The January issue of Diabetes Care reports that many people with diabetes may have a heart disorder called left ventricular diastolic dysfunction (LVDD), despite being in good control.
LVDD, according to Canadian researchers, is an impairment in the relaxation phase of the heart’s left ventricle-the main pumping chamber. This can lead to increased pressure and fluids in the lungs or in vessels that return blood to the heart and may be the first sign of diabetes-related heart damage.
Researchers at the Quebec Heart Institute observed 46 men who did not display any signs of heart disease. The researchers performed Doppler echocardiography, a technique that produces images of the heart in motion, in conjunction with measurements of the flow of blood in the lungs.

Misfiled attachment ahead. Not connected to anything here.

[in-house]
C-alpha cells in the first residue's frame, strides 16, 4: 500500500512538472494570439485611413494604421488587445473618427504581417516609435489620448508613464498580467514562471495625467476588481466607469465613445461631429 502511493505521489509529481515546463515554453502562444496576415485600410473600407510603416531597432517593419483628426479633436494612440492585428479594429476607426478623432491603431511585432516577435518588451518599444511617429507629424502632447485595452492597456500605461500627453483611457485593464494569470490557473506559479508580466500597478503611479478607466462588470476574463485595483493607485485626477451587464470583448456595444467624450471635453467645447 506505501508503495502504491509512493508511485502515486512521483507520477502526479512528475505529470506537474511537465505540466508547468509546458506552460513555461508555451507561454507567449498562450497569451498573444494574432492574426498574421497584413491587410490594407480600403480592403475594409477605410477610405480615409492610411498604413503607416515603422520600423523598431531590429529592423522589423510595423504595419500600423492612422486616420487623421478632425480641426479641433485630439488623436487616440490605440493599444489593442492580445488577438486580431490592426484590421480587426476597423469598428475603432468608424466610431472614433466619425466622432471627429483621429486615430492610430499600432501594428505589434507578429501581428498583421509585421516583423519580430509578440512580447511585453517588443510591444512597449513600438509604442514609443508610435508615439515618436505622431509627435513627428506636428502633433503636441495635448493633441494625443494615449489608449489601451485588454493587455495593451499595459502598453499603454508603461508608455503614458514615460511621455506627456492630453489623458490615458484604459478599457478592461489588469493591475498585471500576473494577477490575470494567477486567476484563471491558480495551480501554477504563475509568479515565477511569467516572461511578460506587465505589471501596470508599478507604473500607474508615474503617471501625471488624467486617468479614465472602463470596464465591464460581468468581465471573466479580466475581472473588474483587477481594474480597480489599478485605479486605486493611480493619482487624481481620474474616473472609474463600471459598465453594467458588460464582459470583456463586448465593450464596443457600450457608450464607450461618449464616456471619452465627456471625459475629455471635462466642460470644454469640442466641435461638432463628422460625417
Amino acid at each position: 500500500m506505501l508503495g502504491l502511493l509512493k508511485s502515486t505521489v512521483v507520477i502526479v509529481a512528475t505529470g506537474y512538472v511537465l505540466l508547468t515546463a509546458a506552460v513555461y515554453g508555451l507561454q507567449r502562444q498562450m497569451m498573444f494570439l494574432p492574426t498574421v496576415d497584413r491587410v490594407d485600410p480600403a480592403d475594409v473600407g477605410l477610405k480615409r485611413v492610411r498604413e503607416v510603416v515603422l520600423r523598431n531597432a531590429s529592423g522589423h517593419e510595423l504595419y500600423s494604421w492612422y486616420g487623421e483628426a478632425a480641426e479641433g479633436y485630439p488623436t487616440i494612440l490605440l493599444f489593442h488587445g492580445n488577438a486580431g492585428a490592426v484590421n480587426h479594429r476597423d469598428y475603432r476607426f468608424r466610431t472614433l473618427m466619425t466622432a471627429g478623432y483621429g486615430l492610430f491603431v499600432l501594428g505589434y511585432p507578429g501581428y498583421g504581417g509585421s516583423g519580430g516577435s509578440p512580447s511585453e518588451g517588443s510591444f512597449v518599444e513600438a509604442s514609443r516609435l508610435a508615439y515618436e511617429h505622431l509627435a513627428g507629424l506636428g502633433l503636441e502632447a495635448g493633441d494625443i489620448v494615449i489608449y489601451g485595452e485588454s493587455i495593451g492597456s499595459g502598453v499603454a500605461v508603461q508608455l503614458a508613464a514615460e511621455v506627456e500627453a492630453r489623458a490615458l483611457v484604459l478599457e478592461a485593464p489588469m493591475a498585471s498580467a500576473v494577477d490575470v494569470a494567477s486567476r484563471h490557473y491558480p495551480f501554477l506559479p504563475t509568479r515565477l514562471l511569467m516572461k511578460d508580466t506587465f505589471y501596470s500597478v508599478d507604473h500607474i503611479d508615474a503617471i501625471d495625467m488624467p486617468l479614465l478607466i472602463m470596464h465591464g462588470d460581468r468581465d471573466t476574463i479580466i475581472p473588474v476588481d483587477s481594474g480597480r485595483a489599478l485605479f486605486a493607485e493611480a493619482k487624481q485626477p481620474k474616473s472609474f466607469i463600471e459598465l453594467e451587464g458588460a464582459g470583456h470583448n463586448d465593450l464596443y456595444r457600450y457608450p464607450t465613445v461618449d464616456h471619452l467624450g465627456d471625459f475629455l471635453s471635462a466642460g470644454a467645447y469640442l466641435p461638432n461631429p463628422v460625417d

The researchers report that 60 percent of the men in the study had LVDD, which is much more prevalent than previously suggested in subjects with type 2 diabetes who are free of clinically detectable heart disease.